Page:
It must be about 8 years now since we choose CentOS as our default operating system for Linux servers. A lot has changed since then and it has always been on my to do to write a blog post about it. Karanbir Singh announced the release of CentOS 7.4.1708 on 13/09/17. As with all CentOS 7 components, this release was built from sources hosted at git.centos.org. It also supersedes all previously released content for CentOS Linux 7, and users are highly encouraged to upgrade all systems running CentOS 7. Make sure to read the release notes before upgrading.
One month later, we were able to patch all our CentOS 7 systems and did not run into a single upgrade problem. I would say that merits a big congratulations to the whole CentOS team, and of course also all Red Hat engineers for producing a problemless and stable distribution.
In this post I’ll try to give a general overview of what CentOS is about and why you should choose for this partcular operating system.
It’s very important to keep an eye on the lifecycles of the operating systems you are managing. Good planning ensures you have enough time to migrate your applications in time before your operating systems are no longer supported.
|CentOS Version||Release Date||Full Updates||Maintenance Updates|
|3||19 March 2004||20 July 2006||31 October 2010|
|4||9 March 2005||31 March 2009||29 February 2012|
|5||12 April 2007||31 January 2014||31 March 2017|
|6||10 July 2011||10 May 2017||30 November 2020|
|7||7 July 2014||Q4 2020||30 June 2024|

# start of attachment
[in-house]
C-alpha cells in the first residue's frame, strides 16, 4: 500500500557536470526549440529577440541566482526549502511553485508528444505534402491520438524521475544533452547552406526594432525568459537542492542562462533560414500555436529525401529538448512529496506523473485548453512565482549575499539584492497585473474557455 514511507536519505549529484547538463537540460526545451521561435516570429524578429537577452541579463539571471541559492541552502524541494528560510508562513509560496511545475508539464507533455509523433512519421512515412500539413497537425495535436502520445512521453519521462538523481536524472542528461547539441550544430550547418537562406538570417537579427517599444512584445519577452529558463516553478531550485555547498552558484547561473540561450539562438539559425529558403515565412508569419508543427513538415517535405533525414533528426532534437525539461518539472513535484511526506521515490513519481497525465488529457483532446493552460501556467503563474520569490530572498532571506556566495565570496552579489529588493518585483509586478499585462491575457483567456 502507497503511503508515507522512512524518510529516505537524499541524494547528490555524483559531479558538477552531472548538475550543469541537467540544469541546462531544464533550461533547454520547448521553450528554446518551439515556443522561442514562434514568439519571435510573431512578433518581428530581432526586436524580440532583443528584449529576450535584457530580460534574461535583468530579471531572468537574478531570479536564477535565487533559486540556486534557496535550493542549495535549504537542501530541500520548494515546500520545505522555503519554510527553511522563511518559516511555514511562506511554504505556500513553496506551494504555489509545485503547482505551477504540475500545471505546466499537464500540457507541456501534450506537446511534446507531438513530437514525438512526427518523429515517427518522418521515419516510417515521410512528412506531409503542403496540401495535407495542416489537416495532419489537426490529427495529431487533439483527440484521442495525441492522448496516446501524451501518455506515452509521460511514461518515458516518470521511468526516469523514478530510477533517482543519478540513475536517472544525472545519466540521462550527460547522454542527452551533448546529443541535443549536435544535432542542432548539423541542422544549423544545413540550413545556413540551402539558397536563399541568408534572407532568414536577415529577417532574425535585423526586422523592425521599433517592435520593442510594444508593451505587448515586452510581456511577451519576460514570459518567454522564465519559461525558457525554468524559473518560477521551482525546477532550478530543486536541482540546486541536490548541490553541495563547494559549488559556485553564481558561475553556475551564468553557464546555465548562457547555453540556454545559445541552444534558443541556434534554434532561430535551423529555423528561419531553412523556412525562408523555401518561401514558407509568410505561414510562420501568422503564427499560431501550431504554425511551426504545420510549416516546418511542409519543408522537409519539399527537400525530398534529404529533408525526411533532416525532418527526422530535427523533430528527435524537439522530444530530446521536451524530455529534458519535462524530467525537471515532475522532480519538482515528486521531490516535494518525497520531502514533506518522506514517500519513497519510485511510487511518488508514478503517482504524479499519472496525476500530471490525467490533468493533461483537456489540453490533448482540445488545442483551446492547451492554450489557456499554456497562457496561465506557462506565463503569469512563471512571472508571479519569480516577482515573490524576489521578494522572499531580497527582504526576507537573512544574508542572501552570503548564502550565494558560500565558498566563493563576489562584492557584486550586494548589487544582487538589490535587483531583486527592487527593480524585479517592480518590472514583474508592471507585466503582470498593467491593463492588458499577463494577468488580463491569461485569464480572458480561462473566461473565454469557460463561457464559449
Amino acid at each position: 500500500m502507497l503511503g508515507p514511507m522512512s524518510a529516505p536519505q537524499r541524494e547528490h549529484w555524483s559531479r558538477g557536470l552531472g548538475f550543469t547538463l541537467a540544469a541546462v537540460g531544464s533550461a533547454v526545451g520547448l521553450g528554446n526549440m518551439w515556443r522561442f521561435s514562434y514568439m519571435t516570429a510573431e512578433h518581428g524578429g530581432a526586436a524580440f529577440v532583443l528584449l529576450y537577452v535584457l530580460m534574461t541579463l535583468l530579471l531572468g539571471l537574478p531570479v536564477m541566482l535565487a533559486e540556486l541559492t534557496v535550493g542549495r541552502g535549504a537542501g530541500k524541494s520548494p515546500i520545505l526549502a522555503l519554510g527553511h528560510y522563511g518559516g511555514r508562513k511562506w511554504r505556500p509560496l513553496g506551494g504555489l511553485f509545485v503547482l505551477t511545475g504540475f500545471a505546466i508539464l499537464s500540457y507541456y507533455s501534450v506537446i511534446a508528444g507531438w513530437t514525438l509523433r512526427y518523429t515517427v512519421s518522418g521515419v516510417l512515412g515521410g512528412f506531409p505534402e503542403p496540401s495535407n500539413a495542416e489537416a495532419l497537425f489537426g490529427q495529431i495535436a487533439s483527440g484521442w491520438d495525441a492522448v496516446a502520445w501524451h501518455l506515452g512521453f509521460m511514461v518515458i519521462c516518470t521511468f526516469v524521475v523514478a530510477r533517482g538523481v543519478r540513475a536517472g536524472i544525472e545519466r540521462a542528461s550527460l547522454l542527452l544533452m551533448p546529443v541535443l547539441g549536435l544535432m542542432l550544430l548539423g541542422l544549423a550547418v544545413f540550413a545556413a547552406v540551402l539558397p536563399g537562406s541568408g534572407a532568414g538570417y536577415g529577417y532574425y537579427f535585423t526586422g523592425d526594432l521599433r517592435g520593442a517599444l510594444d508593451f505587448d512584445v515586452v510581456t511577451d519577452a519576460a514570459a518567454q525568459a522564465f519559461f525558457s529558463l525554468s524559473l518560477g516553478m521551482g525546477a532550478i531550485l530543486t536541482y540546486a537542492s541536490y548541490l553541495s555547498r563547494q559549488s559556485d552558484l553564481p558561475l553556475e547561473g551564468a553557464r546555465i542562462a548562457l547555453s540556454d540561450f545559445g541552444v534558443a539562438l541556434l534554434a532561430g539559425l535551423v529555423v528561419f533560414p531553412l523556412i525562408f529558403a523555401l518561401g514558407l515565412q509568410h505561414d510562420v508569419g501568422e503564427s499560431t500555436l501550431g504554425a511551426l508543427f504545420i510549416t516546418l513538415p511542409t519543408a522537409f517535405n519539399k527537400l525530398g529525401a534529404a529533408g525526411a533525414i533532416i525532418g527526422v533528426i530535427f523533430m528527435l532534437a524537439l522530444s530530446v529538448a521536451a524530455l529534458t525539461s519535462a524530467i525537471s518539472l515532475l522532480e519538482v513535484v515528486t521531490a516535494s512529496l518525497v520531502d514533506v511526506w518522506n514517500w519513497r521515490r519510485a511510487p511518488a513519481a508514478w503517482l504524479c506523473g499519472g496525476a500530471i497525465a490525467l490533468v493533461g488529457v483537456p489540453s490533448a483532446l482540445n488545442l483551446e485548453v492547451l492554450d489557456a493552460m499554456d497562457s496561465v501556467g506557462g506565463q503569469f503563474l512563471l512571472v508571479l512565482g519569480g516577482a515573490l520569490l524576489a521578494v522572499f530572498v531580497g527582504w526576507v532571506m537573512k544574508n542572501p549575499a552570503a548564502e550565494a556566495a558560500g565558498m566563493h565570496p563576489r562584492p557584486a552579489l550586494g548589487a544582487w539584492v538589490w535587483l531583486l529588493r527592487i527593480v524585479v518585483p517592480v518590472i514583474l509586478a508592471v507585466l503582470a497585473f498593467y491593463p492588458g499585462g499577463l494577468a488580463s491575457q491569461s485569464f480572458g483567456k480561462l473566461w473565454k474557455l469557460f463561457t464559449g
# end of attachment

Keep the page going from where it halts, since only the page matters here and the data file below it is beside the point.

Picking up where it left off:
CentOS 7 Repositories
There are three primary CentOS repositories (also known as channels), containing software packages that make up the main CentOS distribution:
- base – Contains packages that form CentOS point releases, and gets updated when the actual point release is formally made available in form of ISO images.
- updates – Contains packages that serve as security, bugfix or enhancement updates, issued between the regular update sets for point releases.
- addons – provides packages required for building the packages that make up the main CentOS distribution, but are not provided by the upstream.
CentOS vs Red Hat Enterprise Linux
While CentOS is derived from the Red Hat Enterprise Linux codebase, CentOS and Red Hat Enterprise Linux are distinguished by divergent build environments, QA processes, and, in some editions, different kernels and other open source components. For this reason, the CentOS binaries are not the same as the Red Hat Enterprise Linux binaries. Red Hat Enterprise Linux (RHEL) is actually also open source. But although the code is available for Red Hat users, it is not free to use. Red Hat and the CentOS project announced 7 January 2014 they were actually joining forces.
|License||FOSS – GPL and others||Commercial – RedHat EULA|
|Security||SELinux, NSS, Linux PAM, firewalld||SELinux, NSS, Linux PAM, firewalld|
|Patches/fixes||As promptly as possible given available project resources.||SLA through Red Hat|
|Support||Self-support||24x7 support through Red Hat|
|Enterprise package management||Spacewalk / Katello||Red Hat Satellite|
|Clustering||Linux-HA||Red Hat Cluster Suite (RHCS)|
|Bootloader||GRUB 2||GRUB 2|
|Graphical user interface (GUI)||GNOME 3 / KDE SC 4.10||GNOME 3 / KDE SC 4.10|
|Storage management||LVM / SSM||LVM / SSM|
|Default file system||XFS||XFS|
|Containerization||Docker, Kubernetes||Red Hat OpenShift|
|Virtual device interface (VDI)||SPICE||SPICE|
There are a lot of advantages in choosing Red Hat 7 over CentOS 7.
- Enterprise-level support
- Access to engineering resources
- Red Hat’s Customer Portal
- Latest features
But choosing Red hat also has some considerable disadvantages:
- Not free
- Administration overhead for license management
And yes, I do mention the administration overhead as a problem. This problem might not apply for everyone though. In my case though the process of ordering new Red Hat licenses or prolonging expiring licenses just takes a lot of (unnecessary) time.
So I hope my blog post gave you some additional information to make a better informed decision which operating systems are best suited for your use case. If you need professional support, Red Hat is there for you, if you feel comfortable supporting your own Linux servers, follow the CentOS rabbit.